MLB trends: Cardinals’ surprising problem; Dodgers’ stolen-base problem; Least powerful team in baseball

The 2023 MLB season is now more than a month old and we’re settling into the daily grind of regular season baseball. All the pomp and circumstance of Opening Day and home openers is over. Now it’s just baseball, day by day. Playing every day is the best and worst thing about this sport. A quick turnaround to forget failure, not enough time to enjoy success.

However, our bi-weekly series of breaking down various trends across the league continues Wednesday, including one team’s surprisingly poor defense, a contender’s difficulty preventing stolen bases and another team’s lack of power. Two weeks ago we looked at a catcher who improved his defense, a hitter who adjusted his swing, and a team’s dire DH situation..

The Cardinals have a surprisingly poor defense

By any measure this has been a very disappointing start to the season for the Cardinals. They’re in last place in the NL Central, sending top prospect Jordan Walker less than a month into the season. And they fired free agent prize Willson Contreras as the starting catcher. Not much is going right in St. Louis this year.

It also includes their unique superior defense. From 2019-22, the Cardinals led all teams in defensive runs saved with 228 (the Astros’ 219 were the only other team with more than 180) and ranked third with a .722 defensive efficiency, which is a fancy way of saying that St. Louis turned in 72.2. % Outs of balls in play. Elite defense has been a constant for the Cardinals, seemingly forever.

Not so this season. Entering play Tuesday, the Cardinals ranked 18th with minus-2 defensive runs saved and 29th (!) with a .657 defensive efficiency. With the exception of Contreras behind the plate, this is the same defensive group as last season, and the catcher doesn’t contribute much to defensive efficiency because he doesn’t field as many batted balls.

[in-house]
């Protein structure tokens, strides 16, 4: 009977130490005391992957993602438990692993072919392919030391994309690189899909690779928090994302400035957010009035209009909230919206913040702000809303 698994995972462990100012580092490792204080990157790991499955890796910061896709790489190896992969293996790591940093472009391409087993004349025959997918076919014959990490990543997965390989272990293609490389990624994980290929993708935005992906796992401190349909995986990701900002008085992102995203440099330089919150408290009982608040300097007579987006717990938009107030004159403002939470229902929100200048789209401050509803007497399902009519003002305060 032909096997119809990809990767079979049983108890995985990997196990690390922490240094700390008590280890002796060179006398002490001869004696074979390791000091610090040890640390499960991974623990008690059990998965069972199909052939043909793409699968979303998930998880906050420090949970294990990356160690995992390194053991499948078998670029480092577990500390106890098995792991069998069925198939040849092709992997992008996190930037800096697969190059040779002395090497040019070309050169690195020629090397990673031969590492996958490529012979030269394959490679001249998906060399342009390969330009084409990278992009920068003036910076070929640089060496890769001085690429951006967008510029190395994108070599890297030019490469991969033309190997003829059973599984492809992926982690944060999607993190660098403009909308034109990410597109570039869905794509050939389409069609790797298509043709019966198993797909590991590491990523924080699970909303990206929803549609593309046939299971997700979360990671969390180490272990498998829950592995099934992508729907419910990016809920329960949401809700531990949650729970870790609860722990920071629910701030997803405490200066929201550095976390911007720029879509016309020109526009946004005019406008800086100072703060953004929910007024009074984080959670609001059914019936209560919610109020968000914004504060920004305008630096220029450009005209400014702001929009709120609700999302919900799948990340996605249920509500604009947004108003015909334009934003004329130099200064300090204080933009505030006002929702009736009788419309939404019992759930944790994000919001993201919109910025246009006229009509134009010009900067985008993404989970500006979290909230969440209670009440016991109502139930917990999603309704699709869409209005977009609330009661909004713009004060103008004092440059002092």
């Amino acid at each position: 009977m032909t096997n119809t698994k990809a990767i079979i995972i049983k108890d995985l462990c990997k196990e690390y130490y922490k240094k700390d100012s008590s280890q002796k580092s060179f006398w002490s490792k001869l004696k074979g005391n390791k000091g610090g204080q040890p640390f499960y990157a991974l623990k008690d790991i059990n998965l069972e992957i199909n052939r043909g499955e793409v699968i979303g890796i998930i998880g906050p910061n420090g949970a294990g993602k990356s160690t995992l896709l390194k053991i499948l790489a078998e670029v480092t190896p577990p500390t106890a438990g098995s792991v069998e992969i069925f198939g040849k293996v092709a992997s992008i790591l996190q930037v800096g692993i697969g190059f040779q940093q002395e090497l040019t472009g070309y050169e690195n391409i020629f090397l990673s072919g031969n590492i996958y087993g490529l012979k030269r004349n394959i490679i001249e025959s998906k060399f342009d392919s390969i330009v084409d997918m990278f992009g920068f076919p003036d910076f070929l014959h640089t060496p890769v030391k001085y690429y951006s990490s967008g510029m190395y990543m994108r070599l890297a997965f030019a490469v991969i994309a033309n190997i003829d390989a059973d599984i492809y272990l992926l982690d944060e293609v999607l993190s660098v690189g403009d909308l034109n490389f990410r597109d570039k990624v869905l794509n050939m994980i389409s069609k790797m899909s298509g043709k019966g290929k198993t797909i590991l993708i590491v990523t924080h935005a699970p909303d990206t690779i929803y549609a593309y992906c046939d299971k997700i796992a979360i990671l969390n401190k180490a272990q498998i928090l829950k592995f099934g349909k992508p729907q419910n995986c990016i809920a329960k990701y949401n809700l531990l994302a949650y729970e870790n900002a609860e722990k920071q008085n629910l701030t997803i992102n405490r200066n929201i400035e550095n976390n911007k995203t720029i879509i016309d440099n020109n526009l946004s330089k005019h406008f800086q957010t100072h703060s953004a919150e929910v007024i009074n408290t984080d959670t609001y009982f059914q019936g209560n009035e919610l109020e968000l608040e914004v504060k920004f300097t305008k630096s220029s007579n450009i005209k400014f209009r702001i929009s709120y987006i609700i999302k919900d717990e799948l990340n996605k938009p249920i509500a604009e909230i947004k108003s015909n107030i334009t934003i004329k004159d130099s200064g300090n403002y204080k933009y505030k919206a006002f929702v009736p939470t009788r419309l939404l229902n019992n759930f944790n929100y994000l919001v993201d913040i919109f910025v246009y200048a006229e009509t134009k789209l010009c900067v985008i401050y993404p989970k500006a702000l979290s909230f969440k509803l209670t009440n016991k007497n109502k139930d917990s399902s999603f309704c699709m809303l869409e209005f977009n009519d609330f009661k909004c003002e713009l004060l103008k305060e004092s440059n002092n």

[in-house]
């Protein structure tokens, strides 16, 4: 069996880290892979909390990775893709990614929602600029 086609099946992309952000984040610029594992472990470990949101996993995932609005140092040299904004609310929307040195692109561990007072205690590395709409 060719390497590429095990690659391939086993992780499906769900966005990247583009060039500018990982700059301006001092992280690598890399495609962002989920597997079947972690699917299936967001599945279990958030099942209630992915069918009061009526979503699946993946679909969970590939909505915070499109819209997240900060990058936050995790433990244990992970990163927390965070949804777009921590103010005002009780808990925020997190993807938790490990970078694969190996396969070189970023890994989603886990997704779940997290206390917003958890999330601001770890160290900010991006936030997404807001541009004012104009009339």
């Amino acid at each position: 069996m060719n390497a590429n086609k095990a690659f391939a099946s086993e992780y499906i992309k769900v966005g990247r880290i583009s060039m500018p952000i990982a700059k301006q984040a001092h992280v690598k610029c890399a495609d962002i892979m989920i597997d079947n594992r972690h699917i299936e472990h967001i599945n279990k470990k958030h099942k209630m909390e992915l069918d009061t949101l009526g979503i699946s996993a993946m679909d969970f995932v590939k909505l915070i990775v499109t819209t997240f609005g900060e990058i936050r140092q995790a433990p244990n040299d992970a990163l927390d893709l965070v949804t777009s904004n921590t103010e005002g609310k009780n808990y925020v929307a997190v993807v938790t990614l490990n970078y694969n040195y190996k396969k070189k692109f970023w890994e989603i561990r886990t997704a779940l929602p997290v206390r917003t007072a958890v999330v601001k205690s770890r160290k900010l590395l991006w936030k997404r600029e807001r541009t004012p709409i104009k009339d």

“It’s a different guy every night, and it’s just unfortunate timing when these non-plays happened,” Cardinals manager Oliver Marmol said. St. Louis Post-Dispatch Last month, after a sloppy sequence against the Giants, Lars Knutbar dropped the ball in center field and the runner scored on a wild pitch.

MLB implemented new rules to limit defensive turnovers this season, and yes, it could absolutely contribute to the Cardinals defensive woes. Last season St. Louis allowed a .284 batting average on balls in play with the shift, equal to a .283 league average. Without the shift, it jumped to a .298 BABIP, which was still below the .303 league average.

The thing is, the Cardinals didn’t change at all. He swung 27.9% of plate appearances last season, which ranked 21st in baseball and comfortably south of the league average of 33.3%. That doesn’t mean St. Louis didn’t improve their position. It also meant they didn’t use those drastic shifts (three infielders in right, etc.) like most teams.

The defensive damage this year has come across all batted ball types, it should be noted. It’s not just ground balls or fly balls or line drives that are giving the Cardinals trouble this year. He is converting all kinds of batted balls into short outs. Here are the BABIP numbers:

2022 Cardinals




2023 Cardinals








Several defensive metrics indicated that last year’s Cardinals weren’t a particularly exciting bunch, but they excelled at completing plays. He converted the balls he got into outs and you can make up for the lack of range with shifts. Now the shifts are limited and it is not so easy to cover the rank. That could hurt the Cardinals this season.

It probably doesn’t help that Nolan Arenado and Paul Goldschmidt are in their 30s and at an age where you’d expect their defensive skills to slip, or that the Cardinals can’t settle into a regular outfield lineup. No one thing on the field caused the team to lose. It could be a number of things, and whatever they are, 2023 is just another thing going wrong with the Cardinals.

“The timing of what we’re doing right now is not good,” Marmol said St. Louis Post-Dispatch. “Wake up tomorrow, play another game, and hope you figure it out, and get up the next morning and keep going until you get out of this little rut. It’s unfortunate that nothing clicks. That’s the way it’s supposed to be.”

The Dodgers are struggling to prevent stolen bases

Last month the Dodgers did something they’ve never done before in franchise history, and it wasn’t a good one. From April 25-28, he allowed at least three stolen bases in four consecutive games after never having done so in more than three straight games before. In those four games — Los Angeles still managed a 2-2 split — opponents went 15 for 16 stealing bases. Alas.

“Right now, I don’t know the answer,” Dodgers manager Dave Roberts recently told about preventing steals. “The best answer is to try to keep them off first base, but once they get there, they’re taking advantage of us. So I think sometimes it’s a combination of pitchers and sometimes catchers are at fault. And yeah, I want it to be a quick fix.”

Entering Tuesday’s game, the Dodgers had allowed an MLB-high 45 stolen bases (the White Sox with 41 are the only other team with more than 35 steals) and an MLB-high 11 steals of third base. The Base Stealers have an 87% success rate against Los Angeles, even higher than the league average of 79%. An era of increased stolen bases.